24. Cremating My Son at the School Ground

My background

I was an eldest of the three girls, born in Nakai, Mukoeta, Miyoshi. My parents were Ikumatsu and Mine Nakai. My mother died of illness when I was ten. We lived in Shobara in those days where my father had an umbrella making shop. After I graduated from Shobara Higher Elementary School, I stayed home and did the housework since my mother had died. At the age of 20 I got married to a farmer in Kisa, Tatsufumi Imada and had four children, but my husband died of illness when he was 30. My parents-in-law were still young and confident enough to raise their four grandchildren, and I returned to my parents alone leaving my children with them. Back in those days it was difficult for a woman to live alone, so, later I got married again to a man in Seranishi-cho, Kisuke Sakamoto. We moved to Hiroshima in 1939 in order to educate our three sons and lived in Nishikanon-machi. My husband worked for Toyo Seikan Kaisha Ltd., a can manufacturing company and I, too, worked for the same company as a cook.

Nervously glittering eyes

On the very day of the bombing my husband and I happened to be at home because it was our day off. With an abnormal flash and roaring sound I fainted for a while. The roof tiles and walls of our house fell and pillars tilted. My husband had cuts on his head, bleeding, but came to me worrying. I thought we needed to escape immediately, rather than treating our injuries, and so went outside covering our heads with a quilt. We headed for the vacant lot together with neighbors. Those seriously injured were pulled or pushed on a cart. Then black rain fell. Following my husband, I walked on the riverbank with an umbrella over my head. With blood just letting fall, the eyes of those seriously injured were nervously glittering in their faces that were blackened with sweat and dust. I remember the picture vividly even today.

We had nothing to eat. The night came and I was worried about my son who had left home for work in the morning. I spent the sleepless night with many other people on the riverbank. Around noon we were given some hard biscuits and two rice balls. My husband and I started to look for my son.

In order to survive

On the 8th of August my son was at length identified from a horde of burned bodies that could hardly be recognized men from women at the ground of Honkawa Elementary School. Clues were his gold-covered false tooth and the leather sole of his canvas shoe that had been left unburned. That evening my husband and I cremated my son in tears at the school ground and took the ashes back home. We prayed for the repose of his soul at our half-burnt house. It was only in July, 1945 that our dearest son got the job at the civil engineering section of the Prefecture Office and his office was on the second floor of the Honkawa Elementary School. Circumstances, however, didn' t allow us to remain there sinking in sorrow. We had to work hard in order to survive. Gathering tins and lumber out of the rubble, we built a shack to keep ourselves from rain and dew. The problem was food. We went to pick up pumpkins in the field of Kanon-machi and ate them boiled. We didn' t have even salt. The war ended while we were eating whatever available, and our two other sons who had been in the preparatory course of the military academy returned. We decided to go back to the country to solve our food shortage.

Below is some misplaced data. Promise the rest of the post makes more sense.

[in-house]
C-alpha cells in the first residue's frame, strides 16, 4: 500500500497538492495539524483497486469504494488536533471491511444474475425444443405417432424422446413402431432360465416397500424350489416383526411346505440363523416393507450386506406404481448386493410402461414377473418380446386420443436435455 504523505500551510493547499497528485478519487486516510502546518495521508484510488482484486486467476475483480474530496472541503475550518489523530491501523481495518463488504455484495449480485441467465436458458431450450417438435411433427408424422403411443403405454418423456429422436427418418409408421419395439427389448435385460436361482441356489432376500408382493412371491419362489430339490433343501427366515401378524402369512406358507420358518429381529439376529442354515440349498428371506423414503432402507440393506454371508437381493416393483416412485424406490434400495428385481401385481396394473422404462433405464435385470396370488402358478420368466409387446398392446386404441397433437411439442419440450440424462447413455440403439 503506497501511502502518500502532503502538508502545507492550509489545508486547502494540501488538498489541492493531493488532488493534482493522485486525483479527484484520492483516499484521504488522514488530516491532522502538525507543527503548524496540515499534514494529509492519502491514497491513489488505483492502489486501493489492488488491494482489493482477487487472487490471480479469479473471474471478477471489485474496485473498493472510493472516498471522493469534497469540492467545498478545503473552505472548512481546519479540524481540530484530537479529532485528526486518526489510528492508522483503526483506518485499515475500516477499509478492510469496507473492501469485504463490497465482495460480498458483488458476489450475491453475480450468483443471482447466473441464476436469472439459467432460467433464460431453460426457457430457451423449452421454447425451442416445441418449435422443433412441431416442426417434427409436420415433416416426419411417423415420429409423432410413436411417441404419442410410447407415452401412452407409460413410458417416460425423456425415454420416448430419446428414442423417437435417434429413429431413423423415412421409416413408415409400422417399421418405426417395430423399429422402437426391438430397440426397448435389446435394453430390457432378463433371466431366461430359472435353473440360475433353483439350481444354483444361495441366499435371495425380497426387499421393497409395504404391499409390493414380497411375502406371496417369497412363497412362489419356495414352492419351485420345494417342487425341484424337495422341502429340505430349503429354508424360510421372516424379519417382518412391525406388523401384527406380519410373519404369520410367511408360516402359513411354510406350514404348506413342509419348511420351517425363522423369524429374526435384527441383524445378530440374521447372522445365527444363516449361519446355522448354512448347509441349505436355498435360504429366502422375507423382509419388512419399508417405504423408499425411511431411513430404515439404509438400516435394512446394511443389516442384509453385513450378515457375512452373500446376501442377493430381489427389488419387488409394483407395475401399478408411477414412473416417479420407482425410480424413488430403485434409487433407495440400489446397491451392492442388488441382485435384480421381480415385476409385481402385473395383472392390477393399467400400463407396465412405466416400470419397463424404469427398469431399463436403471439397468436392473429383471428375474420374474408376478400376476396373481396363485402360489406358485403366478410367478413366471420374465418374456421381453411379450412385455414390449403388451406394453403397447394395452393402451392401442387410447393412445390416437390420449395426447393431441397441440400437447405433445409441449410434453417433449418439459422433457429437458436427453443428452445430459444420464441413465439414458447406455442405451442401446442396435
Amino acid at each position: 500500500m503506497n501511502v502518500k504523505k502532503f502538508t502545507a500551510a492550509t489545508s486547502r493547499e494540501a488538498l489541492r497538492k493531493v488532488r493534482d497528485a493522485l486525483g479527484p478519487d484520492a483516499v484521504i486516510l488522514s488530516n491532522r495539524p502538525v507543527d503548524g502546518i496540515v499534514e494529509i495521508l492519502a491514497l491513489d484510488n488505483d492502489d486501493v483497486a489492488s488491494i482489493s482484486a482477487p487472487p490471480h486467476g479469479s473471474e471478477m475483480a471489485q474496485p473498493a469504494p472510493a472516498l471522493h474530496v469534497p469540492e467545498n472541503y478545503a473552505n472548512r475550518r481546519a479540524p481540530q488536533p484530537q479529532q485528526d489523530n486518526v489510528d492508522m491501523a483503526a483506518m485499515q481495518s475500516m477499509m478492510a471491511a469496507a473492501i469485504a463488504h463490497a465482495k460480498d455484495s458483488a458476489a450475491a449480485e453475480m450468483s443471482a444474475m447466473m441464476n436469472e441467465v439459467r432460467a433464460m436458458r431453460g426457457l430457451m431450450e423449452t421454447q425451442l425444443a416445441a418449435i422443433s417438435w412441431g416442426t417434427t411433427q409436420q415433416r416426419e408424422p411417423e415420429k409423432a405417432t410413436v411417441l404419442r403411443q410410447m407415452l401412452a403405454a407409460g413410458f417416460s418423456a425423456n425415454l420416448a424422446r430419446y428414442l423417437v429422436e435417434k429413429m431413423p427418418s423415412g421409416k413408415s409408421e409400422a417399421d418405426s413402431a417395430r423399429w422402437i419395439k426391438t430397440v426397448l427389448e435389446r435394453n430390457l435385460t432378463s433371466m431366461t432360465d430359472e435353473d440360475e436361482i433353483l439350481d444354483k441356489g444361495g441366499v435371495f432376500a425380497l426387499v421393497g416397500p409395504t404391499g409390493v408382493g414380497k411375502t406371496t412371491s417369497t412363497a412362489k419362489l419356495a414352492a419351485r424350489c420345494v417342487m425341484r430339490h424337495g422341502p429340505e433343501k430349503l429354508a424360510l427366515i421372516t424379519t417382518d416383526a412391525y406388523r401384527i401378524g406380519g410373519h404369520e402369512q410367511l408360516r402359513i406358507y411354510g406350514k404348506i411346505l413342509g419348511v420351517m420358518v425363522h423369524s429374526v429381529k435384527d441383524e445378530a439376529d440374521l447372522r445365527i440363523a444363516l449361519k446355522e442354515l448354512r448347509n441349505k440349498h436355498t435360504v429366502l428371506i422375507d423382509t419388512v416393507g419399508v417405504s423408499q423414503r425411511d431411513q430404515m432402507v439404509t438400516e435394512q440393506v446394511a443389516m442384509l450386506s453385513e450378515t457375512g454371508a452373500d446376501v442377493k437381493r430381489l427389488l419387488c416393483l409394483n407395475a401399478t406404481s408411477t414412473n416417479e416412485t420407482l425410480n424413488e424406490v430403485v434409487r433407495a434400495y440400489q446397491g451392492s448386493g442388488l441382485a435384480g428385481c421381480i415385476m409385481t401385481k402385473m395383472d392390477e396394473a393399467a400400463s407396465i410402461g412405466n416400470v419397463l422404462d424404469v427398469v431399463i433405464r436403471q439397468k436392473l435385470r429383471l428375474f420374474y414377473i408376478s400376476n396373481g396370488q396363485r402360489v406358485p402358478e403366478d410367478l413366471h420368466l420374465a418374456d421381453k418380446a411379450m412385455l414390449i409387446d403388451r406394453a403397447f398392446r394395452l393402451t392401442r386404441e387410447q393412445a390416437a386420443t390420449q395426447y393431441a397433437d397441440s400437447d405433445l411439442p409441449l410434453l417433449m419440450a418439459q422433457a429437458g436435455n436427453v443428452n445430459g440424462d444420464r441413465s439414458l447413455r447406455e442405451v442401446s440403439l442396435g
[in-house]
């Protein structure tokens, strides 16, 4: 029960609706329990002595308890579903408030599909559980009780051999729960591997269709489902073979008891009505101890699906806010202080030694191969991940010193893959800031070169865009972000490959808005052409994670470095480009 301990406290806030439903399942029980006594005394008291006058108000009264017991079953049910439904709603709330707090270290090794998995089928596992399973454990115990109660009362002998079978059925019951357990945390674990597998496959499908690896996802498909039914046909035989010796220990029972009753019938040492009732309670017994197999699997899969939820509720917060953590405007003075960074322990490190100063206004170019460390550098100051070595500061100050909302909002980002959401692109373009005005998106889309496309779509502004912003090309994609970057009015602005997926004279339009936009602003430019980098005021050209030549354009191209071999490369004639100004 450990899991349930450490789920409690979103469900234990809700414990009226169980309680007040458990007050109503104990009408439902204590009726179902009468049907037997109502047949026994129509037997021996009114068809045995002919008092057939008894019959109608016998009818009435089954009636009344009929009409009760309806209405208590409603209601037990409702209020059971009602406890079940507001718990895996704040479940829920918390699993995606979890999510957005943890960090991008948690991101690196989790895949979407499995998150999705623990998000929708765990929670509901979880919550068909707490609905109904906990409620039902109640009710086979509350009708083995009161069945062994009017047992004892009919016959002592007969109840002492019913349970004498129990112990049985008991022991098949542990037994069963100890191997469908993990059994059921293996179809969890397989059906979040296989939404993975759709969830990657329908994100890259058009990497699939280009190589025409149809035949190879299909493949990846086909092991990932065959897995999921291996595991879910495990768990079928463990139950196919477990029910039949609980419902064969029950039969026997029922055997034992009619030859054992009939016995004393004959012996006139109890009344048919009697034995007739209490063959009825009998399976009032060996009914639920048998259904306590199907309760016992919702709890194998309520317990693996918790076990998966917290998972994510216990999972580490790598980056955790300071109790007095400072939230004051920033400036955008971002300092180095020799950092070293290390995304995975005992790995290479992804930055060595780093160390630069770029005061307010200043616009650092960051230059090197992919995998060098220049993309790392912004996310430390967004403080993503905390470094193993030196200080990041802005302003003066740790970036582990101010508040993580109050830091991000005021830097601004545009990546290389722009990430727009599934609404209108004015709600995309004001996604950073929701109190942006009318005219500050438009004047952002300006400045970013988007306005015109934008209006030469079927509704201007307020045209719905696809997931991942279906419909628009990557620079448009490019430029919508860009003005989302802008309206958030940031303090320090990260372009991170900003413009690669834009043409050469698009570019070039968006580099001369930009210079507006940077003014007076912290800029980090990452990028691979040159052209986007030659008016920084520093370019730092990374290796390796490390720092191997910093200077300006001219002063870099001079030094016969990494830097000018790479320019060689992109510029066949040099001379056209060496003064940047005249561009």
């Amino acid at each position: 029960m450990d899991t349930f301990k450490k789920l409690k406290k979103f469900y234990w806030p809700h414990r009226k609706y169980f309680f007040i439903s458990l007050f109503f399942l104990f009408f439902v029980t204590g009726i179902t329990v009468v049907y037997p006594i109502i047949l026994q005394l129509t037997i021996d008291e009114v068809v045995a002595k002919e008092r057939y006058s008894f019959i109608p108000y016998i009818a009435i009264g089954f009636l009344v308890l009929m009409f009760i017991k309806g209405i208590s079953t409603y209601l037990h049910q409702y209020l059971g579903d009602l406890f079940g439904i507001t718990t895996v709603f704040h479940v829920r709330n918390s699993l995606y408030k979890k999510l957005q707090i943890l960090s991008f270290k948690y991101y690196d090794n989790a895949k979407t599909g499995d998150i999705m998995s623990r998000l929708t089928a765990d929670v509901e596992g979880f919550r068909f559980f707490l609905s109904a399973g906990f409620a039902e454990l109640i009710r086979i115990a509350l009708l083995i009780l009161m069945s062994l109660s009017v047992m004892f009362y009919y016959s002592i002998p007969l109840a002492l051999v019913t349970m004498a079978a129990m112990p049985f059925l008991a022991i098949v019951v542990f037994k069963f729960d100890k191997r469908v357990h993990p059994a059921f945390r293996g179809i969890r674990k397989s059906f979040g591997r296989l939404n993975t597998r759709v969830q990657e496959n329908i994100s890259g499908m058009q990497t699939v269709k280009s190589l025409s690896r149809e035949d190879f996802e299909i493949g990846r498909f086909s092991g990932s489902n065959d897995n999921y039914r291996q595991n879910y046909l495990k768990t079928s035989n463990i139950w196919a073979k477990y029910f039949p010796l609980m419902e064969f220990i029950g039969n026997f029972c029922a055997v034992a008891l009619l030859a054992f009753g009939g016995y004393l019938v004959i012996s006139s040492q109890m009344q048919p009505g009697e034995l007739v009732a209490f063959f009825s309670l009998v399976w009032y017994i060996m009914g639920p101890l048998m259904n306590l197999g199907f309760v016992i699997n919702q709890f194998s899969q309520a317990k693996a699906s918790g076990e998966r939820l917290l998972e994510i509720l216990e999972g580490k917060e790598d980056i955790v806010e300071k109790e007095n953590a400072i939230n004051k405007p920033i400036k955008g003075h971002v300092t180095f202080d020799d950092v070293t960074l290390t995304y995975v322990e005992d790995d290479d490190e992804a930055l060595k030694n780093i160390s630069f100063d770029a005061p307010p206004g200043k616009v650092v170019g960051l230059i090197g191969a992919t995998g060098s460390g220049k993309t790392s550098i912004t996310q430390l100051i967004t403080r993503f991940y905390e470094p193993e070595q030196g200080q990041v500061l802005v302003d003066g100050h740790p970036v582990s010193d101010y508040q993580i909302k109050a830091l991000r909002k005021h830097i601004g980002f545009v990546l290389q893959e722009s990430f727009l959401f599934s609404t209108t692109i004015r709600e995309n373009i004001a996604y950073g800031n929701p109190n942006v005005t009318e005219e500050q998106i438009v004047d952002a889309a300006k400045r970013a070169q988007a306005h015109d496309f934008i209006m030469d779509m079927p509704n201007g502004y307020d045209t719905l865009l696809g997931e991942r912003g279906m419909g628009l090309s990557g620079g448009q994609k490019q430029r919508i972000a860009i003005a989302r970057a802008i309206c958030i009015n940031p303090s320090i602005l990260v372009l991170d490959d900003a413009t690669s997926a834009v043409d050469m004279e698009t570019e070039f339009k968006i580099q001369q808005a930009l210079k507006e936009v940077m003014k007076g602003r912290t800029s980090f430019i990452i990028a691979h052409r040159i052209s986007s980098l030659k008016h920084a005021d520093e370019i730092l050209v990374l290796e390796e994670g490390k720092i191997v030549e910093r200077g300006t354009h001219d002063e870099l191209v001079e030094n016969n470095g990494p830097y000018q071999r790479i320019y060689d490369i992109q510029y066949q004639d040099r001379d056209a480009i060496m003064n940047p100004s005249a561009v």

A-bomb disease and malnutrition

Luckily we had our house intact in Tsuta, Seranishi-cho, Sera-gun. In late August taking everything we had, we got on a freight train. My husband and sons went back to Tsuta and I went to Shio-machi because I had my sick younger sister to take care of. I had no choice but stay there. The house in Tsuta had been vacant so long and there was no electricity. My husband and sons had to live with the light of an oil-burning kandelaar, a metal hand lamp. As my husband had been over working ever since August 6, he became feverish in late September and suffered from diarrhea. I went to take care of my husband in Tsuta, but, with neither medicine nor shots available, he died on October 10. Looking back now, I wonder if he died of malnutrition as well as of A-bomb disease. After my husband' s death I spent 13 years in Shobara taking care of my sick sister and my father. Then around 1965 I started to have physical problems of my own one after another. I was hospitalized in the Harada Hospital in Hiroshima. My sons had family and were living their own lives. In the spring of 1970 I came to know that an A-bomb nursing home was built. I decided to enter the Home and became a resident in September.

As long as I live

The Home is well facilitated and I can receive the same treatment as a hospital. I live in peace here without any inconveniences or worries at all. I press my hands for prayer with deep appreciation.

When I was living in Shobara after the war, I learned about the Hiroshima University Shiragikukai, an association at which one can register for the body contribution after the death. I registered myself wishing that I would at least be of some use after I died. I' m going to live in gratitude as long as I am allowed.

Written by Takayo Sakamoto (83)

The place of my A-bomb exposure
Nishikanon-machi, inside my house, 2 km from the hypocenter
Acute symptoms at the time of the A-bombing
Light injuries on my feet caused by the glass fragments and diarrhea that lasted for ten days
The loss in my family
My fourth son, burned to death at his workplace in Honkawa-cho




The author of the stories here comes under “Hiroshima Council of the A-bomb Counter-disaster Measures ”, which is the managing body of the Funairi Mutsumien, Hiroshima A-bomb nursing home.

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